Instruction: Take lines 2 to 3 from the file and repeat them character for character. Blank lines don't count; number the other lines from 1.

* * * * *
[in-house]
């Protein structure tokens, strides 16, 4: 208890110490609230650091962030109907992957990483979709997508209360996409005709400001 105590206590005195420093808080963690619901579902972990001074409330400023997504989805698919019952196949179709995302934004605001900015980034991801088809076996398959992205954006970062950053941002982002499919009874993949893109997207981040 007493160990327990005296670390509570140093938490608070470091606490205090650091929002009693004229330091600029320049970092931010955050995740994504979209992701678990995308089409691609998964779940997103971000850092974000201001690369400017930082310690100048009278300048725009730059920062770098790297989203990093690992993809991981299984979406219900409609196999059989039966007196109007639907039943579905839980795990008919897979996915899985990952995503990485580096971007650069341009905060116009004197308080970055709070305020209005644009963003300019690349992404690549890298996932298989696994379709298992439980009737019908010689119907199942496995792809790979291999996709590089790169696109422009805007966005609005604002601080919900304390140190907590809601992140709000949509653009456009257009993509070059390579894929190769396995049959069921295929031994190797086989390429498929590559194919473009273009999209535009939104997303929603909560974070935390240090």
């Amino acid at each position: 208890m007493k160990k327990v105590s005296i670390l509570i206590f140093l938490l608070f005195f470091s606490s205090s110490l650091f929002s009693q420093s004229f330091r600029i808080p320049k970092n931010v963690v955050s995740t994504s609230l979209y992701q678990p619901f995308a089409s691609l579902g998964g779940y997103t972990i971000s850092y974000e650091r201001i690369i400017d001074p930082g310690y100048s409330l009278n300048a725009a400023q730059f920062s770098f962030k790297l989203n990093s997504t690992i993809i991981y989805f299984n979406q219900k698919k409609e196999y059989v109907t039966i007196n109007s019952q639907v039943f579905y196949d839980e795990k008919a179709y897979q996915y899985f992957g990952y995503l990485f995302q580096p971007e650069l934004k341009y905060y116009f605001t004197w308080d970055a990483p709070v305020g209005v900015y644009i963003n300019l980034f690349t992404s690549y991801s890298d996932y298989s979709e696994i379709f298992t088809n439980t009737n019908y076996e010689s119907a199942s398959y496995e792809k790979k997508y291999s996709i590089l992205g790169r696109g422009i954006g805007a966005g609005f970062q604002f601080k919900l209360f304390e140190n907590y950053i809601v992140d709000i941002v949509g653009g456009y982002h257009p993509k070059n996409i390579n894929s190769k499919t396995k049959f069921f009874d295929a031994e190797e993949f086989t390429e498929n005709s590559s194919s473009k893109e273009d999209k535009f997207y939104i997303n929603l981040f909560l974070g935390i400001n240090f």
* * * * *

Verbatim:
């Protein structure tokens, strides 16, 4: 208890110490609230650091962030109907992957990483979709997508209360996409005709400001 105590206590005195420093808080963690619901579902972990001074409330400023997504989805698919019952196949179709995302934004605001900015980034991801088809076996398959992205954006970062950053941002982002499919009874993949893109997207981040 007493160990327990005296670390509570140093938490608070470091606490205090650091929002009693004229330091600029320049970092931010955050995740994504979209992701678990995308089409691609998964779940997103971000850092974000201001690369400017930082310690100048009278300048725009730059920062770098790297989203990093690992993809991981299984979406219900409609196999059989039966007196109007639907039943579905839980795990008919897979996915899985990952995503990485580096971007650069341009905060116009004197308080970055709070305020209005644009963003300019690349992404690549890298996932298989696994379709298992439980009737019908010689119907199942496995792809790979291999996709590089790169696109422009805007966005609005604002601080919900304390140190907590809601992140709000949509653009456009257009993509070059390579894929190769396995049959069921295929031994190797086989390429498929590559194919473009273009999209535009939104997303929603909560974070935390240090």
């Amino acid at each position: 208890m007493k160990k327990v105590s005296i670390l509570i206590f140093l938490l608070f005195f470091s606490s205090s110490l650091f929002s009693q420093s004229f330091r600029i808080p320049k970092n931010v963690v955050s995740t994504s609230l979209y992701q678990p619901f995308a089409s691609l579902g998964g779940y997103t972990i971000s850092y974000e650091r201001i690369i400017d001074p930082g310690y100048s409330l009278n300048a725009a400023q730059f920062s770098f962030k790297l989203n990093s997504t690992i993809i991981y989805f299984n979406q219900k698919k409609e196999y059989v109907t039966i007196n109007s019952q639907v039943f579905y196949d839980e795990k008919a179709y897979q996915y899985f992957g990952y995503l990485f995302q580096p971007e650069l934004k341009y905060y116009f605001t004197w308080d970055a990483p709070v305020g209005v900015y644009i963003n300019l980034f690349t992404s690549y991801s890298d996932y298989s979709e696994i379709f298992t088809n439980t009737n019908y076996e010689s119907a199942s398959y496995e792809k790979k997508y291999s996709i590089l992205g790169r696109g422009i954006g805007a966005g609005f970062q604002f601080k919900l209360f304390e140190n907590y950053i809601v992140d709000i941002v949509g653009g456009y982002h257009p993509k070059n996409i390579n894929s190769k499919t396995k049959f069921f009874d295929a031994e190797e993949f086989t390429e498929n005709s590559s194919s473009k893109e273009d999209k535009f997207y939104i997303n929603l981040f909560l974070g935390i400001n240090f």